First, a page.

Nutricia’s subsidiaries approach new mothers by telephone and mothers’ clubs and pharmacies in Taiwan and Hong Kong to promote their formulas, they give out promotional “first taste is free” samples in Bolivia and Malaysia and Taiwan and Italy and Russia, they send reps to shops and offer sales commissions to shop owners in Malaysia, Russie, the UAE and Mexico, they distribute branded goods including feeding bottles through healthcare facilities in Taiwan and the UAE, they provide a wide variety of promotional “educational” activities for healthcare workers and parents, they advertise formula in Bulgarian parenting magazines. They promote formula in China (in the wake of the melamine poisoning disaster) by sending CDs of children’s songs to parents with the slogan “For over 100 years, Nutricia has been committed to making babies smarter” all over them – and the list goes on.

IBFAN has rated Nutricia as being in substantial violation of the WHO Code for the Marketing of Breastmilk Substitutes in a number of categories.

Where to next?

When you’re banned from marketing directly to parents and healthcare workers, what’s the next step? Why, you start marketing to people who are soon to become parents; you start marketing to people who are soon to become healthcare workers. You market to people who are still making up their minds about the world, who have not yet learned about why your message is tainted. You get ’em while they’re young.

You get your brand name associated with the idea “good-for-babies”, and cement it in the heads of teenagers. You get your brand name not just in the current exam, but in future curricula. This question is now officially in a Past Paper, so it will be used for teaching, revision, and exam preparation purposes for many years to come. That’s some damn good bang for your buck.

Commercial industry will do anything to get the eyes, ears and minds of young people. We’ve been concerned about Scholastic’s heavy pushing of licensed Disney merchandise through their “book club”. We’ve been pissed off about Coke and Pizza Hut and McDonald’s promotions in schools. Now do we need to start worrying about unethical product placement advertisements in government matriculation exams? How does one boycott those?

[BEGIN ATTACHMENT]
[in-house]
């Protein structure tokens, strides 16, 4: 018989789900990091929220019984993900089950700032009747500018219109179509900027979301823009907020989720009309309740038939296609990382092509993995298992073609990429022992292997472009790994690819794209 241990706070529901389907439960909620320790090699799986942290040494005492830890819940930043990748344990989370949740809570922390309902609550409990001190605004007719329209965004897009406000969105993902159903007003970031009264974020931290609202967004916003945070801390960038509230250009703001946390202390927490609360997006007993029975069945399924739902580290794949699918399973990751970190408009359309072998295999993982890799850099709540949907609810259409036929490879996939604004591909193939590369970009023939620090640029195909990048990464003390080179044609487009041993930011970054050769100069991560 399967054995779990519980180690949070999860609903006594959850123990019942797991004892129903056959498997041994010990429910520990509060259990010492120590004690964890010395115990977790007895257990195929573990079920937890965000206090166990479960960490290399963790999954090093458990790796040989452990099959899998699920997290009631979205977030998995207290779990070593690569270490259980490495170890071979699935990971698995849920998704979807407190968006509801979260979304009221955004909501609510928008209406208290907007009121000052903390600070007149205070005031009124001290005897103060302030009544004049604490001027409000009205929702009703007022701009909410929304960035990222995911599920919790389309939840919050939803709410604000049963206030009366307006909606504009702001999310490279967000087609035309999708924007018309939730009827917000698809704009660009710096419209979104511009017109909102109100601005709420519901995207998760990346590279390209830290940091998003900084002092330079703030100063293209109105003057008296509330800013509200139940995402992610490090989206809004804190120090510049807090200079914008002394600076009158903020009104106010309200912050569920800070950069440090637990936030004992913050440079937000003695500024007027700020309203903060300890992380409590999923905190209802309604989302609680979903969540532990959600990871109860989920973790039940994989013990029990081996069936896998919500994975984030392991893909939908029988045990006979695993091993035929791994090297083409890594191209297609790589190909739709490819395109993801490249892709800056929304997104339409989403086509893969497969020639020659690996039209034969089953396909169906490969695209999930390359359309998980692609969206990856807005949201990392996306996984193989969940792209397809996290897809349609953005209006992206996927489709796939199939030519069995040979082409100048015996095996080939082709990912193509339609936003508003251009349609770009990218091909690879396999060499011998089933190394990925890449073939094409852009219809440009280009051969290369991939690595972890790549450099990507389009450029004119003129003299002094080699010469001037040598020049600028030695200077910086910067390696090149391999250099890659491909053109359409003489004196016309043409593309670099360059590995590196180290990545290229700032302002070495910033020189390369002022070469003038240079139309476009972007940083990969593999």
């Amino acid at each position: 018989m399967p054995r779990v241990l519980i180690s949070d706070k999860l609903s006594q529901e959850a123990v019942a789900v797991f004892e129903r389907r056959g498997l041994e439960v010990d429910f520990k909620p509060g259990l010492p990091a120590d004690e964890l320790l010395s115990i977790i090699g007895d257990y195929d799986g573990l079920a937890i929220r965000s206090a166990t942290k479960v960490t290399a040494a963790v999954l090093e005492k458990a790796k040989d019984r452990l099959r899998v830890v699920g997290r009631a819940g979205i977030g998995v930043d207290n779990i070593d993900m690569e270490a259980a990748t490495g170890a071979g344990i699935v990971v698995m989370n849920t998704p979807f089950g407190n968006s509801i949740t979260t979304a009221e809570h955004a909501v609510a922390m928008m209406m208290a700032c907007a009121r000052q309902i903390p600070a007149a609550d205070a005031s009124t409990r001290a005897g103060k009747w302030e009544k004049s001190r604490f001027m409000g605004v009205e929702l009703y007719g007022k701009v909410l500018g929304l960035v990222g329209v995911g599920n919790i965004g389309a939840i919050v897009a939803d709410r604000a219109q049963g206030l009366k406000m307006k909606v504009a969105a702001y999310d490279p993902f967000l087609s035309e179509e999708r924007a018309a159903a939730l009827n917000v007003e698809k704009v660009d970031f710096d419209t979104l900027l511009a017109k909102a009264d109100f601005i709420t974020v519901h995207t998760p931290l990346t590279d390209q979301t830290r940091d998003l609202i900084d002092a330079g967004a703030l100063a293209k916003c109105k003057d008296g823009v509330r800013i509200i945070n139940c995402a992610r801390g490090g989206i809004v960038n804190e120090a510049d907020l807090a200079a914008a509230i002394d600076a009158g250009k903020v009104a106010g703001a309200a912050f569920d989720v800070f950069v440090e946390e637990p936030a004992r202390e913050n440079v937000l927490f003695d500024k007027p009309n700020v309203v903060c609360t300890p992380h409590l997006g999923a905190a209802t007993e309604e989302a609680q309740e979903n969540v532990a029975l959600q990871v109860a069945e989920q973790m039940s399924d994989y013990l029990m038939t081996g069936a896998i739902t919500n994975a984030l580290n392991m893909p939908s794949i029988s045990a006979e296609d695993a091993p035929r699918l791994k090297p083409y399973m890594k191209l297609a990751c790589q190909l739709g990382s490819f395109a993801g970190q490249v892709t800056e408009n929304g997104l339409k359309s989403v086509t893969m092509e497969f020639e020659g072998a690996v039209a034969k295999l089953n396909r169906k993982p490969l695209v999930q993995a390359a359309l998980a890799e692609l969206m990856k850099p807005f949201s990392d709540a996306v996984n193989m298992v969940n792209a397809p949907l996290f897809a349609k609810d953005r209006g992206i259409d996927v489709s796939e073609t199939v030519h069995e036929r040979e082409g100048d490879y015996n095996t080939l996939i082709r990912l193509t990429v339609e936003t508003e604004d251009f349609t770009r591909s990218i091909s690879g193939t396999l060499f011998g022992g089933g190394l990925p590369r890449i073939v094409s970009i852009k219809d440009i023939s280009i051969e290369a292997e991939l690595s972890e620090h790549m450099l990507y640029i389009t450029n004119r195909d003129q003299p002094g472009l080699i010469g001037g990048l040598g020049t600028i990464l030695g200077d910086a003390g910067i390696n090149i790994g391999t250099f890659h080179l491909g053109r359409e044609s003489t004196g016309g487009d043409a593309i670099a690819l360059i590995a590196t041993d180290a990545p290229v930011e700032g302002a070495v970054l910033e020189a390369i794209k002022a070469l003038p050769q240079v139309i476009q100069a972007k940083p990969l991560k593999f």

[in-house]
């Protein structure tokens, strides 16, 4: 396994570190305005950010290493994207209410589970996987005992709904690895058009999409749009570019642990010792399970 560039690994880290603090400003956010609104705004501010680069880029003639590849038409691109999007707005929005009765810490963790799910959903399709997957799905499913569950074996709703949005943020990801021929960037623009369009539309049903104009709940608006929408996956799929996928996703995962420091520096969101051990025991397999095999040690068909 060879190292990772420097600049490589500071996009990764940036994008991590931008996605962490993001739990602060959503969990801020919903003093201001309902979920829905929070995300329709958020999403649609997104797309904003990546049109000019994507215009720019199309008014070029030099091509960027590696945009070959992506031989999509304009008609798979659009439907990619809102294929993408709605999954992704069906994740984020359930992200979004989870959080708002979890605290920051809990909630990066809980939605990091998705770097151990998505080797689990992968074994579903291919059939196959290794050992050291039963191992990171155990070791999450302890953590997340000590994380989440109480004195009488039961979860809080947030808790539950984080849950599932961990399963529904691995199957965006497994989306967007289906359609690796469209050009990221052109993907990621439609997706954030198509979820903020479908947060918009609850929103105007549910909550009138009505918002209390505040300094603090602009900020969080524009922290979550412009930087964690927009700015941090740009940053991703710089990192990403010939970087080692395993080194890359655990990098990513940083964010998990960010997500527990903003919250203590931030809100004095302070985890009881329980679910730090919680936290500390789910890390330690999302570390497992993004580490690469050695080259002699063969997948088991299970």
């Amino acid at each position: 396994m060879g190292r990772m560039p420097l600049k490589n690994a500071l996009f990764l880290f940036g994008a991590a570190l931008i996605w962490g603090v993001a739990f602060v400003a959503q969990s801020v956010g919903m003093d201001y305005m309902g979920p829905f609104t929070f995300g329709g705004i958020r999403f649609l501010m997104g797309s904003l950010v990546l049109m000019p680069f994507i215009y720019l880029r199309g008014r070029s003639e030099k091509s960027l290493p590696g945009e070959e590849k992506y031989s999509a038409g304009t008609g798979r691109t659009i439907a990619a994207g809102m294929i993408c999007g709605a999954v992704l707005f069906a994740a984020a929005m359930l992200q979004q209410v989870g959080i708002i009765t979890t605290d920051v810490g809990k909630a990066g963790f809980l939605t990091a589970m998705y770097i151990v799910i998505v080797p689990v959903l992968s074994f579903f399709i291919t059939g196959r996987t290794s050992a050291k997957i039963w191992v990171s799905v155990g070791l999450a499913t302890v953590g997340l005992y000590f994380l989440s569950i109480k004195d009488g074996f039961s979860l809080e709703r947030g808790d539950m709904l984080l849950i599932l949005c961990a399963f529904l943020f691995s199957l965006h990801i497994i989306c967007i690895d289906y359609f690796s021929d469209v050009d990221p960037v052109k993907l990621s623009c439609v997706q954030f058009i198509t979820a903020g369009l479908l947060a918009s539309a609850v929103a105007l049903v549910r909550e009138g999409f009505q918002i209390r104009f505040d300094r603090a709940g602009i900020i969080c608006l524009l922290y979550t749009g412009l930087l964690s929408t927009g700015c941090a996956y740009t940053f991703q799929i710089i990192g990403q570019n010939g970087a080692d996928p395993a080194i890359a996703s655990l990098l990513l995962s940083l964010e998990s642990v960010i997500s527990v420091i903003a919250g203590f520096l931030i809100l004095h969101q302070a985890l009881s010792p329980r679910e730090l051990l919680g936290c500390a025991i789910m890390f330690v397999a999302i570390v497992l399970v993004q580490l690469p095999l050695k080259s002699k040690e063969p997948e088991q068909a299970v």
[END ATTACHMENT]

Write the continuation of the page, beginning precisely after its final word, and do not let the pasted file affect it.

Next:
Where does this end?

Local NGOs are involved in questioning the government on this issue. Updates as they occur.

[Story and translations via Marianne Vanderveen-Kolkena on Lactnet]

[photo is via thedayhascome on flickr and Creative Commons licensing.]

Categories: education, ethics & philosophy, gender & feminism, health

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5 replies

  1. In a chemistry exam is the perfect place for such brand names! Only the text should be different – they should use yours instead: “Feeding formula to premature babies increases their risk of necrotising enterocolitis (by 6-10 times) and infections such as meningitis dramatically.” Q1. which UN hazard label and identifier should be prominently displayed on any package of infant formula? Q2. Should this product be displayed in the food or in the household chemicals aisle of a supermarket?
    OK, so perhaps that’s more DGs/materials handling safety than chemistry, but still…

  2. This is so infuriating. I actually think this really counts as a case of coercive advertising. The common argument is that persuasive advertising isn’t coercive because you can turn it off or mute it or choose not to read it or whatever. But when it’s integrated into an exam you have to take, you lose this option, and so it becomes coercive. Too bad school systems routinely drop the ball on this kind of thing.

  3. Ok, this is just weird. Why would infant formula be promoted on a high school chemistry exam – it opens the door to even more egegreious product placements totally irrevelvant to education in future testing.
    (I can see a question infant formula on a medical related test (nurse, doctor, pharmacy) – for the times when it has to be used).

  4. This idea is straight out of nazi Germany.

  5. Baby Milk Action has a current press release out about this and other marketing issues:
    DANONE no longer on the Board of GAIN – and promotes its infant formulas through Dutch school exams